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From Lieven Govaerts <svn...@mobsol.be>
Subject Re: Httpd 3.0 or something else
Date Tue, 10 Nov 2009 21:33:23 GMT
On Tue, Nov 10, 2009 at 6:10 PM, Greg Stein <gstein@gmail.com> wrote:
> On Tue, Nov 10, 2009 at 11:14, Akins, Brian <Brian.Akins@turner.com> wrote:
>> On 11/9/09 3:08 PM, "Greg Stein" <gstein@gmail.com> wrote:
>>
>>> 2) If you have 10,000 client connections, and some number of sockets
>>> in the system ready for read/write... how do you quickly determine
>>> *which* buckets to poll to get those sockets processed? You don't want
>>> to poll 9999 idle connections/buckets if only one is ready for
>>> read/write.
>>
>> Epoll/kqueue/etc. Takes care of that for you.
>
> Sorry. I wasn't clear.
>
> You have 10k buckets representing the response for 10k clients. The
> core loop reads the response from the bucket, and writes that to the
> network.
>
> Now. A client socket wakes up as writable. I think it is pretty easy
> to say "read THAT bucket" to get data for writing.
>
> Consider the scenario where one of those responses is proxied -- it is
> arriving from a backend origin server. That underlying read-socket is
> stuffed into the core loop. When that read-socket becomes available
> for reading, *which* client response bucket do you start reading from?
> And what happens if the client socket is not writable?
>
> You could just zip thru the 10k response buckets and poll each one for
> data to read, and the serf design states that the underlying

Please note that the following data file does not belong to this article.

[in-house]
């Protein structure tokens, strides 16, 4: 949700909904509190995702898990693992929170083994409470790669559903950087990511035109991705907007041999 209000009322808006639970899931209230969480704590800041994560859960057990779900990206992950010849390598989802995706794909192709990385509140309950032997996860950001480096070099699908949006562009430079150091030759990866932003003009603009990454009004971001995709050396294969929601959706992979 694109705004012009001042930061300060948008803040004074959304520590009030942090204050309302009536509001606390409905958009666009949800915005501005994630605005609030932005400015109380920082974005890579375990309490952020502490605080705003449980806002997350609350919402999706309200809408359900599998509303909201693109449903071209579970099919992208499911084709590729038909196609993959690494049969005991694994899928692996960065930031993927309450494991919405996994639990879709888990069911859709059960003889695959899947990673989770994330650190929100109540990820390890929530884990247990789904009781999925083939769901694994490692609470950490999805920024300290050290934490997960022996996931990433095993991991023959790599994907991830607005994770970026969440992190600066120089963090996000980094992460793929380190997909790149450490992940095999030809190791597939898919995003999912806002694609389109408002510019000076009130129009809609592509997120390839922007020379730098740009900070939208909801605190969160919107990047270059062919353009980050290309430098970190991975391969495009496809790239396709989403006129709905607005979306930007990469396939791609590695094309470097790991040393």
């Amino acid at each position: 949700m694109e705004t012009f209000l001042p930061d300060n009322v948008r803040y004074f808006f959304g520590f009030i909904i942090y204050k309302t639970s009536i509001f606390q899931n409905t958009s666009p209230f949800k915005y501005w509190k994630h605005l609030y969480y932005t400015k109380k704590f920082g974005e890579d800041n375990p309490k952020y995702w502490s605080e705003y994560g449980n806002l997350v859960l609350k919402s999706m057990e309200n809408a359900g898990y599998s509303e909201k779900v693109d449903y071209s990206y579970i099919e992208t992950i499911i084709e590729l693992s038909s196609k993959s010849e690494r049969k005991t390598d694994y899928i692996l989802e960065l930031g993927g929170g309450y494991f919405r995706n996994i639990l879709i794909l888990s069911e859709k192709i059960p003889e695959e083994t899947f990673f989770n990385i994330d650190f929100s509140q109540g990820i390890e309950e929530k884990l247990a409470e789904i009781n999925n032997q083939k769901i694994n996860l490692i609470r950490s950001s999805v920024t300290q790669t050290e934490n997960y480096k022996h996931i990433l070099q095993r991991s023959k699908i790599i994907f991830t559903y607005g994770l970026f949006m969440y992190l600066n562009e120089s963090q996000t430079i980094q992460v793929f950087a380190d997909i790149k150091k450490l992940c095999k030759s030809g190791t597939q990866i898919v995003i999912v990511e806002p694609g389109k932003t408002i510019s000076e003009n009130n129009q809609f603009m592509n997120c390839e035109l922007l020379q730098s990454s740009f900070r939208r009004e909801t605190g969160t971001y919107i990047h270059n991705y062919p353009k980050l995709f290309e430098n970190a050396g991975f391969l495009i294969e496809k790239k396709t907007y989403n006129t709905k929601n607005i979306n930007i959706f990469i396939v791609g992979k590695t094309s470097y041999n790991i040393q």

> read-socket *will* get read. But you've gotta do a lot of polling to
> get there.
>
> I think that will be an interesting problem to solve. I believe it
> would be something like this:
>
> Consider when a request arrives. The core looks at the Request-URI and
> the Headers. From these inputs, it determines the appropriate
> response. In this case, that response is identified by a bucket,
> configured with those inputs. (and somewhere in here, any Request-Body
> is managed; but ignore that for now)  As that response bucket is
> constructed, along with all interior/nested buckets, that construction
> can say "I've got an FD here. Please add this to the core loop." The
> FD would be added, and would then be associated with the response
> bucket, so we know which to read when the FD wakes up.
>
Suppose this is the diagram of the proxy scenario, where A and B are
buckets wrapping the socket bucket:

browser -->  (client fd)  [core loop]  [A [B [socket bucket  (server
fd) <-- server

If there's an event on the client fd, the core loop can read bytes
from bucket A - as much as the client socket can handle.

But if only the server fd wakes up,  the core loop can't really read
anything as it has nowhere to forward the data to.
The best thing it can do, is tell bucket A: somewhere deep down
there's data to read and considering I (the core loop) was alerted of
that fact there must be one of the other buckets B, C.. interested in
buffering/proactively transforming that data, so please forward this
trigger.

I don't think the buckets interface already has a function for that,
but something similar to 'read 0 bytes' would do.

So, did I understand your proposal correctly?

Lieven

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